Thank you for all the responses. I certainly am not in the hobby to test! As I've mentioned in other posts, I'm new to planted aquariums, so I'm still learning how it all works. With my pond I've never tested anything -- just dug a hole, filled with water from the hose, and let things move in on their own (I even have little minnows in there somehow!) And with my saltwater tanks I would only test for the first month to see that the tank was cycling properly, and then once every several months just to make sure that everything was still normal (although I think I've always been able to tell if something "bad" was going on in the tank based on the behaviors of the critters and growth of the coral).
I read the EI explanation here:
and if I understand it correctly, I'm looking at weekly 50% water changes and dosing forever. And that the dosing will be highly dependent on the level of light you have in the tank, which is hard to determine accurately without an expensive PAR meter.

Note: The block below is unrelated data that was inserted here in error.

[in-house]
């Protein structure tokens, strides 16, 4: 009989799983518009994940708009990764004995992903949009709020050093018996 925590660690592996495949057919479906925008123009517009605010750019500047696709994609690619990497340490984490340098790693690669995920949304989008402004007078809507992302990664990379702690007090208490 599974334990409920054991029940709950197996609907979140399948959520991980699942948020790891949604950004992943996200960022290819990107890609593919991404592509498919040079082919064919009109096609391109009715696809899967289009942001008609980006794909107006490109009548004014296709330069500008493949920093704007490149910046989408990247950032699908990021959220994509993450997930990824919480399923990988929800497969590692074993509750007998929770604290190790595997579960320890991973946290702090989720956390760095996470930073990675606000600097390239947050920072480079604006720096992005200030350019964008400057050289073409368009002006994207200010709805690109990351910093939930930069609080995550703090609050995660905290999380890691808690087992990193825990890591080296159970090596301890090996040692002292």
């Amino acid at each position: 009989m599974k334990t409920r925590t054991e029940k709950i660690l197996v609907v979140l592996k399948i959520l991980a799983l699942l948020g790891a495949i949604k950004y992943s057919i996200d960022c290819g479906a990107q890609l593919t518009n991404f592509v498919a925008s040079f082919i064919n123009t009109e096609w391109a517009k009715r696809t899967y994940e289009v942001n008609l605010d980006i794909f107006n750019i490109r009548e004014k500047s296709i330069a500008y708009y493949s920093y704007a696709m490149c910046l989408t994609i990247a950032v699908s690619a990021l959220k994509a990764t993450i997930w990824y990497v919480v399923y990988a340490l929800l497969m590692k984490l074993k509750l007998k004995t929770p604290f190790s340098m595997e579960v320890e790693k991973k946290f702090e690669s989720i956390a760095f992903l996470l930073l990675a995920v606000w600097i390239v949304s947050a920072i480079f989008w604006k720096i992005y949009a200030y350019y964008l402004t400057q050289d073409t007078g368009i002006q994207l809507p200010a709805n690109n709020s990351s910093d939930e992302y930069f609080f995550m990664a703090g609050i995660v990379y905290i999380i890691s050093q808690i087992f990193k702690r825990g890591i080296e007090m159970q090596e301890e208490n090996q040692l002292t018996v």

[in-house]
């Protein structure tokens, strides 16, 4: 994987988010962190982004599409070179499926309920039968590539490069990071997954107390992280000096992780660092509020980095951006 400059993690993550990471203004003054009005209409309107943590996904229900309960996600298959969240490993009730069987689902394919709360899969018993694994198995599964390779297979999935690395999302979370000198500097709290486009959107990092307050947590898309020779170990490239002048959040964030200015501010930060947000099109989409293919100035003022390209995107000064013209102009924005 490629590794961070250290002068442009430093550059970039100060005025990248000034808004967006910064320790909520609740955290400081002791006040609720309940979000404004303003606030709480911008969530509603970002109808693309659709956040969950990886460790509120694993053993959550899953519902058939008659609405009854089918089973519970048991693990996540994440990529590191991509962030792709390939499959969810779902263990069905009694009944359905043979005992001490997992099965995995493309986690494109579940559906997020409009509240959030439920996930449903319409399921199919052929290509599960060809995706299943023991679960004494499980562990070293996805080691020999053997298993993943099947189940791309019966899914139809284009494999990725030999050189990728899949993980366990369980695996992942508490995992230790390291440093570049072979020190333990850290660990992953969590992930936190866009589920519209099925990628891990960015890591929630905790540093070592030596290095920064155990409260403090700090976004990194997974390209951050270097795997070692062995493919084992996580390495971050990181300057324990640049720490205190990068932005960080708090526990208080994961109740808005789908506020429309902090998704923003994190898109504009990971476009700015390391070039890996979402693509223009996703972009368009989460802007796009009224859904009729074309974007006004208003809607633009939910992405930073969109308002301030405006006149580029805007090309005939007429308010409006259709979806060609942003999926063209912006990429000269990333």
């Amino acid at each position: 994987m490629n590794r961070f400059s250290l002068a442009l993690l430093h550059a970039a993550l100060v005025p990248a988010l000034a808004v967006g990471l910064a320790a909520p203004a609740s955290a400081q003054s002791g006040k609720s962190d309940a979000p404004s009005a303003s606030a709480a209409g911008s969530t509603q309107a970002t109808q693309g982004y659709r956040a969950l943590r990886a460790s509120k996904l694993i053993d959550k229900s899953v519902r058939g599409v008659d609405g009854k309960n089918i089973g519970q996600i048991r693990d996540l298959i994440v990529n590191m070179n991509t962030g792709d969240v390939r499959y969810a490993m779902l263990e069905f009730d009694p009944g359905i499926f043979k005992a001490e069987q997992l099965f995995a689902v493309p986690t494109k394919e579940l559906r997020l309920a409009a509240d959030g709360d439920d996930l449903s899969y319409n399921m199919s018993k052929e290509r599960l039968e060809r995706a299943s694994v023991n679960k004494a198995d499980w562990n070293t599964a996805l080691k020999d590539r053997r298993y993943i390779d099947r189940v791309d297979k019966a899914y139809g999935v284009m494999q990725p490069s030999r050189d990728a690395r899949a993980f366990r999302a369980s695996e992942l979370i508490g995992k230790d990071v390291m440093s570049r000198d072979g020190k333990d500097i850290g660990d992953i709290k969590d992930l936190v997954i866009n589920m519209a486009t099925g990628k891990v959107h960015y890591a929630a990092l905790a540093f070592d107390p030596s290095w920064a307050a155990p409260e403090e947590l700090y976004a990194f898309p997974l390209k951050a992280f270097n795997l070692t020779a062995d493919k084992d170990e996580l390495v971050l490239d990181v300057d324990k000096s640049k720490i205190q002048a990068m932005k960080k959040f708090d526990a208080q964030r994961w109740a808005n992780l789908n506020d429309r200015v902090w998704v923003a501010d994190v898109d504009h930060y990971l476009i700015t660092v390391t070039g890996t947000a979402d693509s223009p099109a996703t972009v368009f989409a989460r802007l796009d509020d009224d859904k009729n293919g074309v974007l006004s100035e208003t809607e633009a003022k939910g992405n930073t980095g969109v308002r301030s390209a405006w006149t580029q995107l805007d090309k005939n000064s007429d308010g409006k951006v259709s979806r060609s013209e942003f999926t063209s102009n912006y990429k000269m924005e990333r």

Since I didn't get into the hobby to test, change water constantly and spend money on fertilizers, I guess more to the point of my question is whether dosing is necessary at all. I read Walstad's book, and in the chapter about plant nutrition she concludes that a low-tech tank with a soil substrate doesn't need water changes or the addition of fertilizers since many of the nutrients/micro-nutrients come from the soil and are replenished to a lesser extent by the addition of fish food. I realize it's been many years since she wrote that book, and that some of her conclusions may have changed since then, so I wonder if this is one of them.